Multiple Portuguese banks have begun closing accounts belonging to crypto exchanges due to “risk management”-related reasons – and the country’s central bank appears to have given the financial institutions its blessing.
Portugal has won itself a reputation as a crypto haven in recent years, due to the fact that it does not impose a capital gains tax on crypto-related earnings. But in the past few months, the government and the financial sector appear to have grown keen to regulate crypto in line with other EU nations.
Per the media outlet Expresso, as well as Jornal de Negocios and Bloomberg, a laundry list of banks – including the heavyweights Banco Comercial Portugues (BCP) and Banco Santander, as well as Caixa Geral de Depósitos, BiG, and Abanca – have closed accounts belonging to at least four domestic crypto exchanges.
The exchanges are all registered with the central Bank of Portugal, which polices domestic crypto trading platforms. The identity of three of the exchanges was revealed as Criptoloja, Mind The Coin, and Luso Digital Assets, with a fourth asking for anonymity in the media.
The Bank of Portugal Governor, Mário Centeno, was quoted as stating that financial institutions had the power to do as they pleased, but added that he was “monitoring the matter.”
The central bank was further quoted as explaining:
“The decision to open or continue to offer bank account services depends in such cases on the risk management policies that each banking institution puts into place.”
The Bank of Portugal’s supervision of exchanges comprises ensuring that platforms fight money laundering and the financing of terrorism. Additional regulation for the crypto sector is still yet to be developed.
BCP told Bloomberg that its duty was “to inform the competent authorities whenever it sees ‘suspicious transactions,’ which may also determine the termination of banking relationships with certain entities.”
A Santander spokesperson, meanwhile, added that it generally acts in “accordance with its perception of risk” and that decisions to close, open, or maintain accounts depend on “several factors.”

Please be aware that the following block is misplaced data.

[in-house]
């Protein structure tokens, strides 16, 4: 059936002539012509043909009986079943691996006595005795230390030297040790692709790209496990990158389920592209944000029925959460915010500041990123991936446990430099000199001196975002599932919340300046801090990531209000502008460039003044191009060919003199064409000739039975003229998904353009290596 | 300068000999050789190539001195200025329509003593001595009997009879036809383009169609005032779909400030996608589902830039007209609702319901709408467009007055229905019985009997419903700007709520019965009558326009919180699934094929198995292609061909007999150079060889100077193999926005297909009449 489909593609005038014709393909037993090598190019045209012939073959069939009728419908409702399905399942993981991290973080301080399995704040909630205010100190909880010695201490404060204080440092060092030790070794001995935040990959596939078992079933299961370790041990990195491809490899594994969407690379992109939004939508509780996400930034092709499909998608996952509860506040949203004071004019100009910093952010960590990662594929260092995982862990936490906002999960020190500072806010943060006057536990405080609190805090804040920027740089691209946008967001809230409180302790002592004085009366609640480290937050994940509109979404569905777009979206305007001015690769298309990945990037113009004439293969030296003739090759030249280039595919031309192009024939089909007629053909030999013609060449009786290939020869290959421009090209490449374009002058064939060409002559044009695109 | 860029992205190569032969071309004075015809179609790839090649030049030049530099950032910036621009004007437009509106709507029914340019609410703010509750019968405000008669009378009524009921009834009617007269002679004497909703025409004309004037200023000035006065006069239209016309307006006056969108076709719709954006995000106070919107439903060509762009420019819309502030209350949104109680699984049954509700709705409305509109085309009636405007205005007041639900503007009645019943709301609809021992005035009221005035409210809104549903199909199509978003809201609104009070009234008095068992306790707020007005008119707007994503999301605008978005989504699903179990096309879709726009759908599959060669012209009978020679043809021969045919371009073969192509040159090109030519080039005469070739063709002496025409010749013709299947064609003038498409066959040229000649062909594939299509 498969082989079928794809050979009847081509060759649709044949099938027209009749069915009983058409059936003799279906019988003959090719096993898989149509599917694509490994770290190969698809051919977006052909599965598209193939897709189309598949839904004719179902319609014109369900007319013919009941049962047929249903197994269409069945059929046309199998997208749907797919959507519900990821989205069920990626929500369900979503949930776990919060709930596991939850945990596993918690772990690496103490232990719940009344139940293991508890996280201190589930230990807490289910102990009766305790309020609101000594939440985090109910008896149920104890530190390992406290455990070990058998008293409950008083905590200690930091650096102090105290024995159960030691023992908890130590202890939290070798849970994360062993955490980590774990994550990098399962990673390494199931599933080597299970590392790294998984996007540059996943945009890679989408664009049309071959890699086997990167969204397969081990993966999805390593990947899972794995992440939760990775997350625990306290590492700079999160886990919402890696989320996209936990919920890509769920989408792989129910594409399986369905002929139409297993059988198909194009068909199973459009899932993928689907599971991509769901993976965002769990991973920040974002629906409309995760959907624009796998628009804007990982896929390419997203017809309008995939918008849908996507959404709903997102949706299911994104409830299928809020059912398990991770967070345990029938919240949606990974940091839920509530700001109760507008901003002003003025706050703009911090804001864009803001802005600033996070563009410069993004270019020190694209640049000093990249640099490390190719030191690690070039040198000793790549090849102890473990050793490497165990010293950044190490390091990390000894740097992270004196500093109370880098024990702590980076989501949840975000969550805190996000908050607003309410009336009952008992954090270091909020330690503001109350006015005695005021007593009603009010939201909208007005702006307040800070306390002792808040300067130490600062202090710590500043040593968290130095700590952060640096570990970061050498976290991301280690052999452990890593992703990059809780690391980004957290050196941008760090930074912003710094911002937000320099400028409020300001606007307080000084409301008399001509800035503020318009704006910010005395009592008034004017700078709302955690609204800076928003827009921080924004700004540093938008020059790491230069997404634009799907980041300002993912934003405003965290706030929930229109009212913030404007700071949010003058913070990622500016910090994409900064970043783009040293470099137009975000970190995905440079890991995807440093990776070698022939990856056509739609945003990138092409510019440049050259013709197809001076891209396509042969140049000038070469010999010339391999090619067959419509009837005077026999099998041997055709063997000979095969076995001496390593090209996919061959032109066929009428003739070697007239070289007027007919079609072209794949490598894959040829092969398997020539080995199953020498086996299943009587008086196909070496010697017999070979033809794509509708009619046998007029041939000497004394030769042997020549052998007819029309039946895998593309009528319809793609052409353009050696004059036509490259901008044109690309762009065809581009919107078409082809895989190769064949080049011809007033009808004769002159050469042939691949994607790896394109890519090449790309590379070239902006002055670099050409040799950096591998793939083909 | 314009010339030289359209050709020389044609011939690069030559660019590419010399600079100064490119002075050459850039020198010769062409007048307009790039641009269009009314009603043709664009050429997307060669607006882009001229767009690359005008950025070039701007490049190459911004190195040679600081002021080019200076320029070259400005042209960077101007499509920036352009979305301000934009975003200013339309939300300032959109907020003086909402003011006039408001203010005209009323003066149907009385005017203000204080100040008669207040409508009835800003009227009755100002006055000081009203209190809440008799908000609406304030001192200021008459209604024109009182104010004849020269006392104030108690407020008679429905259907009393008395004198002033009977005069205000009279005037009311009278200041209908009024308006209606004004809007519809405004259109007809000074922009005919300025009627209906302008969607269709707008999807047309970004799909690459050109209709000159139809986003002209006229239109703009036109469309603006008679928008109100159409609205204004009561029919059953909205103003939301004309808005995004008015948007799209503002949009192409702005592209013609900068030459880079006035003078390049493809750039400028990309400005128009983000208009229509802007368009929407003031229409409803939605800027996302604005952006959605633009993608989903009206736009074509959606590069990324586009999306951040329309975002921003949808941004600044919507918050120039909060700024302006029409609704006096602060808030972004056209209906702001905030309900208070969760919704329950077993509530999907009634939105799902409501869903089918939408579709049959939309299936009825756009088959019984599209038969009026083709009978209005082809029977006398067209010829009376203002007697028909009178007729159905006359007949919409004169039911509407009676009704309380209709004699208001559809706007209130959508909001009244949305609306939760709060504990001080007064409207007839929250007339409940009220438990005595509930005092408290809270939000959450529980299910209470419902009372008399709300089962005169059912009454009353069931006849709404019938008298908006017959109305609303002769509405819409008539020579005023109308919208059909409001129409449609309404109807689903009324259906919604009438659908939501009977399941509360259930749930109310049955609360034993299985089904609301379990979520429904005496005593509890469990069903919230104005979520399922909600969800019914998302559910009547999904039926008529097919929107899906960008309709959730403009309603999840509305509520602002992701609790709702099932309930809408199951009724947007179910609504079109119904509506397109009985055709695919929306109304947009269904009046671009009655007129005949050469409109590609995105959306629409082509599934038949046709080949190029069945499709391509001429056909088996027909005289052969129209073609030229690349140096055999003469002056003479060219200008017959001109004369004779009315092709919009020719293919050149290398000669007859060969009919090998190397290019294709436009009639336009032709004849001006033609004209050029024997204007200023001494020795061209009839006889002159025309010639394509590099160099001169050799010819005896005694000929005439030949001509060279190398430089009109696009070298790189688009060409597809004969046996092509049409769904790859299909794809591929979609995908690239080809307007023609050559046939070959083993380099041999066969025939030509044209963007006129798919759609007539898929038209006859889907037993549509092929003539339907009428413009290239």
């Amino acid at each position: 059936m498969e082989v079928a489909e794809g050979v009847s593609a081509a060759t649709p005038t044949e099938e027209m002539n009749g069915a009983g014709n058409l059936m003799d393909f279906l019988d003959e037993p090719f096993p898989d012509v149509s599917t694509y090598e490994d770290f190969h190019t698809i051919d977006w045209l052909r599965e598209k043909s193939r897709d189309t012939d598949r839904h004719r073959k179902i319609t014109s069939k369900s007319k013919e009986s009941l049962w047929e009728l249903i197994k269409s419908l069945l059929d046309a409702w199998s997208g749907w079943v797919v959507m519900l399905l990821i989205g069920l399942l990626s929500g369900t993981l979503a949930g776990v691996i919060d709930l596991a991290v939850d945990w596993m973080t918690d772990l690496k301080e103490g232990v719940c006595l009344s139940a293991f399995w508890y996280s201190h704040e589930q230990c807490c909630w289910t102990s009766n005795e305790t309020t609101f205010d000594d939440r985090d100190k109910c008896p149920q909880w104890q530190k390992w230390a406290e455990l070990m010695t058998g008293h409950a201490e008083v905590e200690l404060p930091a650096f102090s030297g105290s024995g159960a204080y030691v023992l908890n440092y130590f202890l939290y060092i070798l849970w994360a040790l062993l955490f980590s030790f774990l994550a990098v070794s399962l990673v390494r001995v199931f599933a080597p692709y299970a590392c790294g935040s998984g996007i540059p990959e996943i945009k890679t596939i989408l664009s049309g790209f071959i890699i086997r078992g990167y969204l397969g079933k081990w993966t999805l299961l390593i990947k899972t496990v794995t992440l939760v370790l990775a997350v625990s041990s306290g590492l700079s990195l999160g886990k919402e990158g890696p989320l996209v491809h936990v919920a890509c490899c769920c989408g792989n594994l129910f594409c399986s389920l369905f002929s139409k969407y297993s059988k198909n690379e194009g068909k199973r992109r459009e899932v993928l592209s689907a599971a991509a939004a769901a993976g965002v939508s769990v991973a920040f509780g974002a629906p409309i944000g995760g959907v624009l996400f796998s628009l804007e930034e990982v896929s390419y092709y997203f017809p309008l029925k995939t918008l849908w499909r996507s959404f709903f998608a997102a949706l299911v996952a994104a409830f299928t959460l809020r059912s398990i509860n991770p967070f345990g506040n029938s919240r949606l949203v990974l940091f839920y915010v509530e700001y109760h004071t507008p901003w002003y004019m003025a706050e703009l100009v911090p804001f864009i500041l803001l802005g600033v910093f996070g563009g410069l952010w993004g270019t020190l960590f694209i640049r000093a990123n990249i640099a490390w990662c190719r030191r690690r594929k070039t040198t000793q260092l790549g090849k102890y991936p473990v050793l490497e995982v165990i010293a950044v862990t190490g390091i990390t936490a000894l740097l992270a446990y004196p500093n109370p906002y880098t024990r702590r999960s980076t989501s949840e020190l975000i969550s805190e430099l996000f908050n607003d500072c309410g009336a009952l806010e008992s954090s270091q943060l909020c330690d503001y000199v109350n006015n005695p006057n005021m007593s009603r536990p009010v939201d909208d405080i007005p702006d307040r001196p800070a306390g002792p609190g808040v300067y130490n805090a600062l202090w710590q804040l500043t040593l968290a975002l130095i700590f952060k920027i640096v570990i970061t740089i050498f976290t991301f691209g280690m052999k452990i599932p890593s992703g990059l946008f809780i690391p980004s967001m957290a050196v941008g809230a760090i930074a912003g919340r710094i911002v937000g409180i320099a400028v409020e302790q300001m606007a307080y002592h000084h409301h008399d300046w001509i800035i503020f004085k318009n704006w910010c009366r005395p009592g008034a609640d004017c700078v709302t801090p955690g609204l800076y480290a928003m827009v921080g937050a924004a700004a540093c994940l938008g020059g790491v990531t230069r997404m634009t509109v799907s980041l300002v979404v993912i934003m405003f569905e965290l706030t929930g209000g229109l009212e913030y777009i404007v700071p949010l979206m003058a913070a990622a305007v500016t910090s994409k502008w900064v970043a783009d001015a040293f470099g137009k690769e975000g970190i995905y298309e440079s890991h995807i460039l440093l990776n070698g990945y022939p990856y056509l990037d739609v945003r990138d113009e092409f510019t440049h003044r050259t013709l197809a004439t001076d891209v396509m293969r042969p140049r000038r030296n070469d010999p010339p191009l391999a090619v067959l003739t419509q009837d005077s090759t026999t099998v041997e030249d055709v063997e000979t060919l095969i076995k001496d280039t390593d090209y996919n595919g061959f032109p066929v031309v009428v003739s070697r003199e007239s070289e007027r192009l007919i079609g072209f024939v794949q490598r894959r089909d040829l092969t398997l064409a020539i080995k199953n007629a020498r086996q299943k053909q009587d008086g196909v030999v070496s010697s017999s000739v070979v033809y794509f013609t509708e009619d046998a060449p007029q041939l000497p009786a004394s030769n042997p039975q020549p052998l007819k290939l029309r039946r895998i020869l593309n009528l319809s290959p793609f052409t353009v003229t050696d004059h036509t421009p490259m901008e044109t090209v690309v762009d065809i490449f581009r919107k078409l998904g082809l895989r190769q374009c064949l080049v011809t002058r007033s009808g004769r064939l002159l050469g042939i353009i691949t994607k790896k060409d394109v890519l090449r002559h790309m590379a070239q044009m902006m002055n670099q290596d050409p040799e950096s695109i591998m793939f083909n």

CriptoLoja was quoted as explaining that it had always abided by money laundering protocols as required, and added:
“We now have to rely on using accounts outside Portugal to run the exchange.”
Mind the Coin claimed that its own accounts had been closed earlier this year and that its efforts to open accounts with other domestic lenders had also proved fruitless. Luso Digital Assets reported a similar state of affairs.
Pedro Guimaraes, the Founder of Mind the Coin, was quoted as lamenting:
“While there is no official explanation, some banks just tell us they don’t want to work with crypto companies. It’s almost impossible to start a crypto business in Portugal right now.”
As recently as April this year, tax lawyers in Spain were reporting that Spaniards with crypto holdings were “fleeing” to Portugal to escape levies on their token-related profits. They warned that Spain was on the verge of becoming a “crypto desert” as the country ramps up its regulation of the sector.
But the mood has since changed in Portugal, with the government now apparently determined to regulate. Two bills proposing the imminent imposition of crypto-related tax were dismissed in parliament in May, but both originated from minor opposition parties. The ruling party is likely to formulate its own bill, which some have suggested will soon make its way to the Assembly of the Republic.